Have you ever had water enter your basement while losing power at the same time? If so, you’ve witnessed one sad truth about home plumbing: a sump pump operates on electricity. So if the power goes, so goes its ability to eject water from your basement.
But no loss of power can stop the one-two effectiveness of a main and backup sump pump. There are two types of the latter, and no matter which one you choose, your backup pump will kick in as soon as a mechanical malfunction or power outage shut your main pump down.
The two types of backup sump pumps are battery powered and water powered.
High-quality battery-powered sump pumps offer several key features:
- An alarm sounds alerting you that the pump has been activated.
- Pump capacity up to 2,400 gallons per hour (more than many main pumps) and up to a 10’ lift.
- There’s a self-test option, too, that helps extend the life of the pump while breaking upscale and corrosion that may have built up over time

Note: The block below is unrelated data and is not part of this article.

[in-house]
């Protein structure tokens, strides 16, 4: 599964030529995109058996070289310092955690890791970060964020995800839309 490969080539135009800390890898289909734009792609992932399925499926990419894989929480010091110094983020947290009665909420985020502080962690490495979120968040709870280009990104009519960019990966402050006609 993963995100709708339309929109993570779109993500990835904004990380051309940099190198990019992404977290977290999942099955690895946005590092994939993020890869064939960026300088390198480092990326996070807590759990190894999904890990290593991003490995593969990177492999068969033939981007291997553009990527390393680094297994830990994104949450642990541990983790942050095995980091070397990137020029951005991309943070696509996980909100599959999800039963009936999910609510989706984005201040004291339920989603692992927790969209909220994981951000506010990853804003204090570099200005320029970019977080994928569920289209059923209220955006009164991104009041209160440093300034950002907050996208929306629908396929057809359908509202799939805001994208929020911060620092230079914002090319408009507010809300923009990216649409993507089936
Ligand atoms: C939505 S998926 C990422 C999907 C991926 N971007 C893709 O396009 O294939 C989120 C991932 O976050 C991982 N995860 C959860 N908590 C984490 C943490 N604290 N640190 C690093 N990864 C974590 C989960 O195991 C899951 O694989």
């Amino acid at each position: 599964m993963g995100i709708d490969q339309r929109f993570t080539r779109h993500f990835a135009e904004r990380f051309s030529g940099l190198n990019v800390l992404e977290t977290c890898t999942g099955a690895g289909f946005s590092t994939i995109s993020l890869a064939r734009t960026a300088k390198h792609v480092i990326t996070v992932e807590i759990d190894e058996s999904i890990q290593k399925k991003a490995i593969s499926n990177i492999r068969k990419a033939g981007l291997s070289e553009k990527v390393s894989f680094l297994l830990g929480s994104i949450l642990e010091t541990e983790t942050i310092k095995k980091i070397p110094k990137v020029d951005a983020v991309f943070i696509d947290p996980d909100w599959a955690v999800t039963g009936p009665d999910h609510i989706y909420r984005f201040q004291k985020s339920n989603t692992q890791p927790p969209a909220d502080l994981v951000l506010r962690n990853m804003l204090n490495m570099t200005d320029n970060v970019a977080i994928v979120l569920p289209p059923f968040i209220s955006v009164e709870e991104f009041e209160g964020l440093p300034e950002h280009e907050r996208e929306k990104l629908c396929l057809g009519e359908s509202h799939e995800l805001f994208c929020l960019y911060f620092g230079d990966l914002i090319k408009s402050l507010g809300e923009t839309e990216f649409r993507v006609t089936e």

- Optional second battery for double the potential running time
Then you have the water-powered option for a backup sump pump. No matter how heavy the rainfall or the amount of melting snow, a water-powered sump pump requires no battery, no power, and has no moving parts. Provided your home water supply (well or city) isn’t cut off, a water-powered sump pump will operate for as long as it needs to.
In fact, the best available units can remove up to 1,324 gallons of water per hour and are the only pumps that are compatible with ¾” municipal water supply pipes.
At Conway Services, we work hard to help protect you and your home. That’s why we recommend a regular and backup sump pump, especially if you live in a home or neighborhood prone to basement flooding. To learn more and schedule a free in-home consultation and proposal, contact the plumbing professionals at Conway Services today.